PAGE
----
Blinded by the Sun
Blinded by the Sun
When the retiring professor in a Chemistry department of a northern university chooses Al, a mediocre scientist but a brilliant administrator, to succeed him as head of the department, he sets in motion a chain of events that will test the department’s endurance to the limits. Al begins reorganizing the department, but soon finds that Christopher, his peer and rival, and Elinor, his one-time teacher whom he worships, are unwilling to change the mysterious, isolated way in which they work. Then Christopher announces a major breakthrough, which should assure a prosperous future for all – but which ultimately has disastrous results.
Samuel French Ltd
According to his own website (www.stephenpoliakoff.com): “Stephen Poliakoff was born in London and educated at Westminster School and King’s College, Cambridge.
He began his career in the theatre, becoming resident playwright at the National Theatre in London aged 22. He won the Evening Standard’s Most Promising Playwright award for his plays “Hitting Town” and “City Sugar”, and has since written over 20 plays, all of which premiered in Britain’s major theatres including four at the Royal National Theatre, four at The Royal Shakespeare Company and three in the West End. Among his plays are “Clever Soldiers”, “Strawberry Fields”, “Shout Across The River”, “American Days”, “Breaking The Silence”, “Playing With Trains”, “Sweet Panic”, “Talk Of The City”, and “Blinded By The Sun”, which won the Critics’ Circle Best Play Award and My City.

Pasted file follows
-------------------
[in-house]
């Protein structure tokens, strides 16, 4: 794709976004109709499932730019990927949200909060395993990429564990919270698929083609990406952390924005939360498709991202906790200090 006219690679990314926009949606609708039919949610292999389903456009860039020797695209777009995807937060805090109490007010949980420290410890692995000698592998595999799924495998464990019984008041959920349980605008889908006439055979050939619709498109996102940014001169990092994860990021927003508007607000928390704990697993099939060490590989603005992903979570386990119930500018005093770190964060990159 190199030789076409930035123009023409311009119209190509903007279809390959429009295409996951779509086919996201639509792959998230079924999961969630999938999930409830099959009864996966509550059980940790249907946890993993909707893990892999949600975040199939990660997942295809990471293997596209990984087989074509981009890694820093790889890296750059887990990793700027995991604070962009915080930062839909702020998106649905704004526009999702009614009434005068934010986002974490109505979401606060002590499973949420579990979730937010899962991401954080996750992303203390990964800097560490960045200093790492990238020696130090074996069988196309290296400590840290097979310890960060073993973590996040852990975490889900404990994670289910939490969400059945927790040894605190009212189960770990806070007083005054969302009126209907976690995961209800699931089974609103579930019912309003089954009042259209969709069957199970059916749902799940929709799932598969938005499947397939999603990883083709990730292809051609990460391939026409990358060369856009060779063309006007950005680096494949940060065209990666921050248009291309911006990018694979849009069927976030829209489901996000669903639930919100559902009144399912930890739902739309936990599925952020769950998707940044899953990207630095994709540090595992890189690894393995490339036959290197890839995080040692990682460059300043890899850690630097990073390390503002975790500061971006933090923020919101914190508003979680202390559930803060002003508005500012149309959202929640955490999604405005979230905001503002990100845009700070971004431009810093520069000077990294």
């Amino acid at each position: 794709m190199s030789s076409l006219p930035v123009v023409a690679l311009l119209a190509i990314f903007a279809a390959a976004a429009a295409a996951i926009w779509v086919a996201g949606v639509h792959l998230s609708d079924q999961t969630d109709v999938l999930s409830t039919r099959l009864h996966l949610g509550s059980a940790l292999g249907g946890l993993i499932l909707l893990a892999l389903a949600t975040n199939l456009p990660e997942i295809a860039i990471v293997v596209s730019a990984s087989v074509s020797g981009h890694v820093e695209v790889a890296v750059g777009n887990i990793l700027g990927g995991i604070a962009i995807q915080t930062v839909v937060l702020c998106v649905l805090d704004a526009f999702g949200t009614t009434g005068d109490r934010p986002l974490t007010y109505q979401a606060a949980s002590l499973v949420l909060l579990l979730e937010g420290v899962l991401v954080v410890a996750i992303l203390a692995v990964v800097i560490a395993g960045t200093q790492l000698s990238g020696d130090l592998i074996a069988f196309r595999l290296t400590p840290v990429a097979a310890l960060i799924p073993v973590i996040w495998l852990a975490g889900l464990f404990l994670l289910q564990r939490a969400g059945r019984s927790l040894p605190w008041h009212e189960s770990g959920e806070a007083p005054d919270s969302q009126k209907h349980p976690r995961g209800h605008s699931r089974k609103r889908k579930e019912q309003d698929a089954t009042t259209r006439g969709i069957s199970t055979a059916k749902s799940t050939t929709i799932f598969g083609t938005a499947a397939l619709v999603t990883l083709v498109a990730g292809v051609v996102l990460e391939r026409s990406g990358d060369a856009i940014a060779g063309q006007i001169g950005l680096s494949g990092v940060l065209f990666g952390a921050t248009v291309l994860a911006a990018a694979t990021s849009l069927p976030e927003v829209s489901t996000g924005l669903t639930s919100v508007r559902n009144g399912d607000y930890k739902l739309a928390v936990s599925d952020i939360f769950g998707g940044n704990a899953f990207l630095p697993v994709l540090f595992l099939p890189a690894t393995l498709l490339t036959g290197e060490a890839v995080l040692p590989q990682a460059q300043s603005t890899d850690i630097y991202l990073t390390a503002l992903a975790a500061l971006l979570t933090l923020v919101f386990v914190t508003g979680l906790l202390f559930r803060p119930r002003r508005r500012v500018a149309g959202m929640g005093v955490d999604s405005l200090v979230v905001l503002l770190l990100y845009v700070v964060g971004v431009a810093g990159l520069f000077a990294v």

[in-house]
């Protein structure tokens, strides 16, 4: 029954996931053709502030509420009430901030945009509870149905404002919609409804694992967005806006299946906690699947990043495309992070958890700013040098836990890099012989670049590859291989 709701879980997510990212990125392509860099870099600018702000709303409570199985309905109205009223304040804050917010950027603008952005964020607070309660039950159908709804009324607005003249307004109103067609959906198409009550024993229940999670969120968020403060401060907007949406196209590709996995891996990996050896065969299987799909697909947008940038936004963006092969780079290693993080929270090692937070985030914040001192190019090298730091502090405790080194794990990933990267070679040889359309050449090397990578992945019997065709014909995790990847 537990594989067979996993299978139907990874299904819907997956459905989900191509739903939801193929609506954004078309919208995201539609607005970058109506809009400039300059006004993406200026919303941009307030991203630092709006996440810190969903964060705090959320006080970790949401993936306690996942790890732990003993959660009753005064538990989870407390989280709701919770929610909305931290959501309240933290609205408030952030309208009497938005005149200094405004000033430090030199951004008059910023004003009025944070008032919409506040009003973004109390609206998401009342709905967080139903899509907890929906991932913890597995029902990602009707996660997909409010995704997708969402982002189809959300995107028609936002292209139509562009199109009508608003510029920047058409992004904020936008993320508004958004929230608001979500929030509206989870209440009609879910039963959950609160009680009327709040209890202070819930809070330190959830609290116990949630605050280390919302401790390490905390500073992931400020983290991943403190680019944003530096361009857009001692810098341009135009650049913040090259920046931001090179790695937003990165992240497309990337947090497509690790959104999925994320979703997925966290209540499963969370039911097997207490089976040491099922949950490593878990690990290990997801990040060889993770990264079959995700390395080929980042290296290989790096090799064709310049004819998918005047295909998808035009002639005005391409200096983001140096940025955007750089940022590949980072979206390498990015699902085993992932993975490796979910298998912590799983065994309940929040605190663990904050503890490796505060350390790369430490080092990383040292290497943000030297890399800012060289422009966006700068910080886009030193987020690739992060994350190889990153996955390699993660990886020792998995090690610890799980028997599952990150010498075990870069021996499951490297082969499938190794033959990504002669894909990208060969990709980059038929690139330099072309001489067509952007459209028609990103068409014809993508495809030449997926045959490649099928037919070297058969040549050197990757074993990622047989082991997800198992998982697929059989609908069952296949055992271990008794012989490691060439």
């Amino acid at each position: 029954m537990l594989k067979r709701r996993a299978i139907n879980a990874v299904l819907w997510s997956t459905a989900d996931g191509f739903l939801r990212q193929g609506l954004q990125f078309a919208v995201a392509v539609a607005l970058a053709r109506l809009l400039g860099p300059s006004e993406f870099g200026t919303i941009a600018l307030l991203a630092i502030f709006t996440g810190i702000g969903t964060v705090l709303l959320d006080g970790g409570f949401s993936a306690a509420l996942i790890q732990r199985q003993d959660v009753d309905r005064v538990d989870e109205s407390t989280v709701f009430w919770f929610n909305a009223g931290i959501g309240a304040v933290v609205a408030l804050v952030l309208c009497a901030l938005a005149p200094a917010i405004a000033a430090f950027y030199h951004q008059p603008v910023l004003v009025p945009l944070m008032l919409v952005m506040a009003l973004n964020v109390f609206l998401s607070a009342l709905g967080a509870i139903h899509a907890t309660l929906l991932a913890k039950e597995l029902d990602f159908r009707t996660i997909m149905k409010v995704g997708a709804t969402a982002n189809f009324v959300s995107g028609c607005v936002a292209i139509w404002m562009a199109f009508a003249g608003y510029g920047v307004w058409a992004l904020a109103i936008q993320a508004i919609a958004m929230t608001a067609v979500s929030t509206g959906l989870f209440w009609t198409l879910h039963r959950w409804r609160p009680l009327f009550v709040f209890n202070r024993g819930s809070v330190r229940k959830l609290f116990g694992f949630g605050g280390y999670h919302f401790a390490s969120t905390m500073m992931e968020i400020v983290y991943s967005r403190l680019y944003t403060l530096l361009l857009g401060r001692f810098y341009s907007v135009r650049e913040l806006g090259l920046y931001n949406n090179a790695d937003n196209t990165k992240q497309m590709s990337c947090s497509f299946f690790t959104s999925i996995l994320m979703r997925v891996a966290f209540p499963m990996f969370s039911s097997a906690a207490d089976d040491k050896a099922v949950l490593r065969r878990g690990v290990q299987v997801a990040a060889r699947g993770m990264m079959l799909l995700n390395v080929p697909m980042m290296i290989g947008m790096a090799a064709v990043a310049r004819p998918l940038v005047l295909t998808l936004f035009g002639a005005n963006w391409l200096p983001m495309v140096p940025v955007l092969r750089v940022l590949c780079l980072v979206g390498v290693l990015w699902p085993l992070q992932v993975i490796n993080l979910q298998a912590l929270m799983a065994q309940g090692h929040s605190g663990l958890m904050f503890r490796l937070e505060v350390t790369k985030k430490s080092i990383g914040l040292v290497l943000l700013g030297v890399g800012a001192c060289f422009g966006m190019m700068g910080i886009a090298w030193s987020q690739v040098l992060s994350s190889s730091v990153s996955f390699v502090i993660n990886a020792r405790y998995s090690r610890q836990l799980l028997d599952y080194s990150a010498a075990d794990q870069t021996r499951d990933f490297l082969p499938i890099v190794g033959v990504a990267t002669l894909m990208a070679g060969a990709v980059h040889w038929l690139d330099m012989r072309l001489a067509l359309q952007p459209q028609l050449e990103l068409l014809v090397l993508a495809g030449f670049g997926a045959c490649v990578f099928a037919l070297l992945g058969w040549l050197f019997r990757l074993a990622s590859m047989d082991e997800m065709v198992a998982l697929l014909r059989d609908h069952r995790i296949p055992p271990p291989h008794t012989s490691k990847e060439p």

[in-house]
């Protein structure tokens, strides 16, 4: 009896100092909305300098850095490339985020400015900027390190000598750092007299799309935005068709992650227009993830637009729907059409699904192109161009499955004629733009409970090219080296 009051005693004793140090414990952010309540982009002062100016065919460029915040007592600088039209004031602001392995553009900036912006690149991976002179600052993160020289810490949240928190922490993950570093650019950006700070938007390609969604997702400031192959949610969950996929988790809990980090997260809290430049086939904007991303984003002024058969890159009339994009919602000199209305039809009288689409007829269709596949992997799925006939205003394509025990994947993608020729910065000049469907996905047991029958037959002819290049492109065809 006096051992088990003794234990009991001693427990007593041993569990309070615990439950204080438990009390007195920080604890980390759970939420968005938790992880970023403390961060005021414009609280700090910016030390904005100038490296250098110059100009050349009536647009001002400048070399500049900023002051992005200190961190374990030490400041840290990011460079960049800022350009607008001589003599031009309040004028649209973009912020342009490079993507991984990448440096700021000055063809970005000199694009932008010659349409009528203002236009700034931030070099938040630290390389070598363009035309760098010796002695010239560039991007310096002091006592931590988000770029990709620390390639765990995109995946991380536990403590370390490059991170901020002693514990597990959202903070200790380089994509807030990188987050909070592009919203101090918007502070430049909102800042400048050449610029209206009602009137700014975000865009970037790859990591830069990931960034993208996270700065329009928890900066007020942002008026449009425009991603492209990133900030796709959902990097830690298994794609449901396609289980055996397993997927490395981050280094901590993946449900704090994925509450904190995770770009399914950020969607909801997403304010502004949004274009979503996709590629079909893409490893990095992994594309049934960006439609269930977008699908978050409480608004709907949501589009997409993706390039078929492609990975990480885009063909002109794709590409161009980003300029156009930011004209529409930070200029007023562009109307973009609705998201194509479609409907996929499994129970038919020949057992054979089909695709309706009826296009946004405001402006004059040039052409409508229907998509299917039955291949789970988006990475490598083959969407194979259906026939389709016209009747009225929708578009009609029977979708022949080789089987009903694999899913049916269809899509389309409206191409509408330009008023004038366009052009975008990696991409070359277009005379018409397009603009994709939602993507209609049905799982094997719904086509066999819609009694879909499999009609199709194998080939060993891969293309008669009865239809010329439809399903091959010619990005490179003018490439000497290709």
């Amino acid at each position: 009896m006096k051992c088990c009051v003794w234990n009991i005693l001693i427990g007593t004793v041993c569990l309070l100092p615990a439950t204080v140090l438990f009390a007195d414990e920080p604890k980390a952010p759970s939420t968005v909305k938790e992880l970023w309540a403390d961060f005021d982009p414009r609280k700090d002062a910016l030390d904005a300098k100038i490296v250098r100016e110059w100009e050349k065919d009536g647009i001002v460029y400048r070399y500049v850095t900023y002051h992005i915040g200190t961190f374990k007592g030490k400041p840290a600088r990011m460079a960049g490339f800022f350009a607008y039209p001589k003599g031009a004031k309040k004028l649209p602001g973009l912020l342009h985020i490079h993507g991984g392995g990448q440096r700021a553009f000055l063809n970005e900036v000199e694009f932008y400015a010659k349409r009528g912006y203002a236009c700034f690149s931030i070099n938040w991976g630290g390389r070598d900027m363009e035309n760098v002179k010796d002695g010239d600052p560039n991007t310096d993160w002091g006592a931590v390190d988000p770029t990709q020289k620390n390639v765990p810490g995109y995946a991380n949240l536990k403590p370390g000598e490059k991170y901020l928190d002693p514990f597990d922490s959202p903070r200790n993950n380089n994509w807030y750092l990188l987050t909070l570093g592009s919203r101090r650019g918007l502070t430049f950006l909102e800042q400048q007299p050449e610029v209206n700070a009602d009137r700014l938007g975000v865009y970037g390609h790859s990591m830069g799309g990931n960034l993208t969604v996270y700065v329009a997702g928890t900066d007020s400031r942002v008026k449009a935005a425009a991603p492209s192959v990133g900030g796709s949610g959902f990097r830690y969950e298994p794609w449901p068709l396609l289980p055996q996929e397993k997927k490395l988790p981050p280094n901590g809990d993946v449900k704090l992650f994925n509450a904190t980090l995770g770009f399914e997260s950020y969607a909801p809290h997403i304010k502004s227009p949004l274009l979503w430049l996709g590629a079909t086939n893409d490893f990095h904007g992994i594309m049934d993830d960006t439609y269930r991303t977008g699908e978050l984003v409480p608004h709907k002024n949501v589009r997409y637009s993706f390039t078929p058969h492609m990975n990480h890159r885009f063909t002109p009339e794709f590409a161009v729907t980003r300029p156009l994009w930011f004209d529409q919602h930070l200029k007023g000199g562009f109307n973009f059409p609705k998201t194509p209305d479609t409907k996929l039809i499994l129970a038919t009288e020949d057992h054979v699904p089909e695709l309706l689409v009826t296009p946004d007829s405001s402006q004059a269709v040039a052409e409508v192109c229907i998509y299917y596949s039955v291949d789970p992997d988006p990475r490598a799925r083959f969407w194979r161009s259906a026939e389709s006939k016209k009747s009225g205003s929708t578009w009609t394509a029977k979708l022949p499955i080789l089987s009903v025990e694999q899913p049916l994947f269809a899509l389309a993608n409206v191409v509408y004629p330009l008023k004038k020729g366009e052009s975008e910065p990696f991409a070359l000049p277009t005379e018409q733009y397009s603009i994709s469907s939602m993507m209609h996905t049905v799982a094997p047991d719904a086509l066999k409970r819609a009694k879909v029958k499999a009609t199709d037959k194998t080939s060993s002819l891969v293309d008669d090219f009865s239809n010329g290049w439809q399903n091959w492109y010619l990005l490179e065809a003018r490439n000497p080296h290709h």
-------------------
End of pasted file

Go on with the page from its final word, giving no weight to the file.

Alongside his career in the theatre, Stephen began an extremely successful career writing for British television, working with such leading directors as Michael Apted, Stephen Frears and Peter Hall. Stephen later moved into movies and wrote and directed his first film, “Hidden City” which led to him directing nearly all of his subsequent work.
For both his television work and his movies, Stephen has won an extensive list of international awards. His major credits for television and movies include “Caught On A Train” (1980), which won two BAFTA awards; “Bloody Kids” (1980); “She’s Been Away” (1989), winner of five awards at the Venice Film Festival; “Close My Eyes” (1991), which won the Evening Standard’s Best British Film of the Year Award; “Century” (1994); “Shooting The Past” (1999), which won the Prix Italia; “Perfect Strangers” (2001), winner of two BAFTA awards and a Peabody award; “The Lost Prince” (2003), winner of three Emmys; “Friends And Crocodiles” (2006) and “Gideon’s Daughter” (2006), which won two Golden Globes and a Peabody award; “Joe’s Palace” (2007) and “Capturing Mary” (2007), which was Emmy-nominated and won a BAFTA.
More recently, Stephen released the feature film “Glorious ’39” (2010) with BBC Films. Stephen’s BBC television series “Dancing On The Edge” (2013) achieved international acclaim, winning a Golden Globe, and “Close To The Enemy” was transmitted with remarkable success on BBC Two in November/December 2016. His latest show “Summer of Rockets” premiered on BBC Two in May 2019, receiving critical and audience acclaim.
Stephen was awarded a CBE for his contribution to the arts in 2007.
He is also an ambassador for the conservation and environmental organisation WWF-UK for whom he has created two short films, “Astonish Me” (2011) and “Virunga” (2013).